“The easy access for the Chinese to go abroad, the popularisation of the Internet, and the increasing number of purchasing channels are making Chinese buyers smarter,” says Zhou, who expects them to continue to favour Hong Kong, Macao, Europe and the US when it comes to buying luxury goods.
“Chinese consumers are no longer willing to pay brand premiums. They’re seeking high-quality products at reasonable prices.”
Tariffs account for only a single-digit percentage of luxury goods costs, so it would be possible for the luxury brands to launch regular price discount seasons in China to realise the same pricing mechanism worldwide, notes Zhou.
Chinese consumers bought 47 percent of luxury products worldwide in 2013, contributing approximately $102 billion in sales, according to a report from China Fortune Character. But only $28 billion was consumed in China, the rest of the consumption took place abroad, according to the report.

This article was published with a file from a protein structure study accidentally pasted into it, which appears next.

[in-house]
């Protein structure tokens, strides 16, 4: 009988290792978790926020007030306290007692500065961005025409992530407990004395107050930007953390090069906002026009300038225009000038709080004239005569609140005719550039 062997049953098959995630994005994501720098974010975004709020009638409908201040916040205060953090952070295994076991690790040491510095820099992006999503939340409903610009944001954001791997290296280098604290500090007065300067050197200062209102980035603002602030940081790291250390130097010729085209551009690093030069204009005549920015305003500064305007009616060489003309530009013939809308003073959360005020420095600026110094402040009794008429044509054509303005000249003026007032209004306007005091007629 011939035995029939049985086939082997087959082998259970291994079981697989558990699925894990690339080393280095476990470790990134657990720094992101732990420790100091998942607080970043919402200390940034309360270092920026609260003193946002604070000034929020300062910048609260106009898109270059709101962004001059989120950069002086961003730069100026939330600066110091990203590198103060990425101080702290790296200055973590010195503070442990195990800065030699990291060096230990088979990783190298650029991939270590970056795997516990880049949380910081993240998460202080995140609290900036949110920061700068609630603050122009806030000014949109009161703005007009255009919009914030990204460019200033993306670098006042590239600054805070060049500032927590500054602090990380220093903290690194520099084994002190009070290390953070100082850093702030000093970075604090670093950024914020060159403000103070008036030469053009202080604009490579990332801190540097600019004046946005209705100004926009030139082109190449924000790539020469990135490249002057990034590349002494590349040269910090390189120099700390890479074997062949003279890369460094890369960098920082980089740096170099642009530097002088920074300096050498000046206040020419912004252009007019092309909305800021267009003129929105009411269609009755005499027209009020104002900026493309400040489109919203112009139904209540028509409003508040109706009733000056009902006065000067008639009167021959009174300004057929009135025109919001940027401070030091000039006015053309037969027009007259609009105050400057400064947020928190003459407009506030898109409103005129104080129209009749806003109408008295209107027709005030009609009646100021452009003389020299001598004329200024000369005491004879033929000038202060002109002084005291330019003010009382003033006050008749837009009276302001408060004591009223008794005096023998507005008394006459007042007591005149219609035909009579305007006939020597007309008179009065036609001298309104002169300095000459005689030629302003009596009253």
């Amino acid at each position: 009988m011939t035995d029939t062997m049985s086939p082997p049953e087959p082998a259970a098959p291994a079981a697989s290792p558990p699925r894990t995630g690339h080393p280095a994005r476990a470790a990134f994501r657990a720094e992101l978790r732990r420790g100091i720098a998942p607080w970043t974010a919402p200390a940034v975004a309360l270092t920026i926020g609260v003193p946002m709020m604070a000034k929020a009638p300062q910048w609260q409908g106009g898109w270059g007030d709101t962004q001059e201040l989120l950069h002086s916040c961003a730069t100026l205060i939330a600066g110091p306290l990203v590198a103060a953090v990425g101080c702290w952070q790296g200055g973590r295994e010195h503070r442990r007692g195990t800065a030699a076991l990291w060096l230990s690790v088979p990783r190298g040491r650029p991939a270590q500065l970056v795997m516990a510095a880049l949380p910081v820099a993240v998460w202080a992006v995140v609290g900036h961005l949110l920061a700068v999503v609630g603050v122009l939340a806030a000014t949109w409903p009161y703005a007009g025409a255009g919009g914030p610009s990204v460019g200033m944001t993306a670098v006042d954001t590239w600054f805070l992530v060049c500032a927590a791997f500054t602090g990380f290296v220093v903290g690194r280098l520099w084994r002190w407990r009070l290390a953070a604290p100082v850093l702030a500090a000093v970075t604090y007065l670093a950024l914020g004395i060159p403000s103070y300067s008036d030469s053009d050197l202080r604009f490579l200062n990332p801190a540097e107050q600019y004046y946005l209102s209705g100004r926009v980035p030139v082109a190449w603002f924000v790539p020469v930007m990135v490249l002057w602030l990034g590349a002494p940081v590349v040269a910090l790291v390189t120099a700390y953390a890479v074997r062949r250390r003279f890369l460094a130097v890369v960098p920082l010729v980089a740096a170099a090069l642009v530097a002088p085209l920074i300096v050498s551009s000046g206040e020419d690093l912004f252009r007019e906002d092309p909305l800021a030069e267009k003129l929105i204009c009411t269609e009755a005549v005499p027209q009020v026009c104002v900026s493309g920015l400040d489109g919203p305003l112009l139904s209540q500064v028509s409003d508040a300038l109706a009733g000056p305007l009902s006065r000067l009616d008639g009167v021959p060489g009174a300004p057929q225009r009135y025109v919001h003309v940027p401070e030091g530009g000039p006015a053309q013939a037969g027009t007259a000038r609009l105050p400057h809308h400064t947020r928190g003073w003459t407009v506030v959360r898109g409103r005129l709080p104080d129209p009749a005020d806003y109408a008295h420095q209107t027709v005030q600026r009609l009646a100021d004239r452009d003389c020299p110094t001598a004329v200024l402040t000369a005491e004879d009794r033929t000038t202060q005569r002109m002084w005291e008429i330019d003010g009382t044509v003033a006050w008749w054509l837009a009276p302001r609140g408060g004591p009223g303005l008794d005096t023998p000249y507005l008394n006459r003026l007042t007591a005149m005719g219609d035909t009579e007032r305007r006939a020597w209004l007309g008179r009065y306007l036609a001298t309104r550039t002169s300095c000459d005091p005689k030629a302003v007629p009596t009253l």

Chinese customers tend to buy leather products from Italy, fashionable clothing from France, and watches from Switzerland, says Ouyang Kun, chairman of the Chinese branch of the World Luxury Association, a non-profit organisation aimed at standardizing international luxury brand management.
“For example, a bag might be priced 45 percent lower in the US and 70 percent lower in France than in China,” says Ouyang. The price gap will continue to widen during major holidays overseas, particularly Christmas, when major foreign brands will offer discounts.
While armchair shopping enables Chinese buyers to enjoy a wider range of choices, Ouyang says they should be cautious about purchasing through unofficial sites or through surrogate buyers.
“Knockoffs are flooding the online market, and it’s difficult for customers to tell the genuine goods from fakes,” says Ouyang. “Even if they can, there’s little chance that they will get their money back.”
To help consumers identify fake goods, luxury brands, such as Louis Vuitton and Hermes, are working to form a brand inspection centre to offer technical support to the Chinese industry and commerce administration to help law enforcement and the solving of disputes.
Despite the decline in the Chinese luxury market this year, Chinese consumers remain a major force supporting overseas luxury goods producers.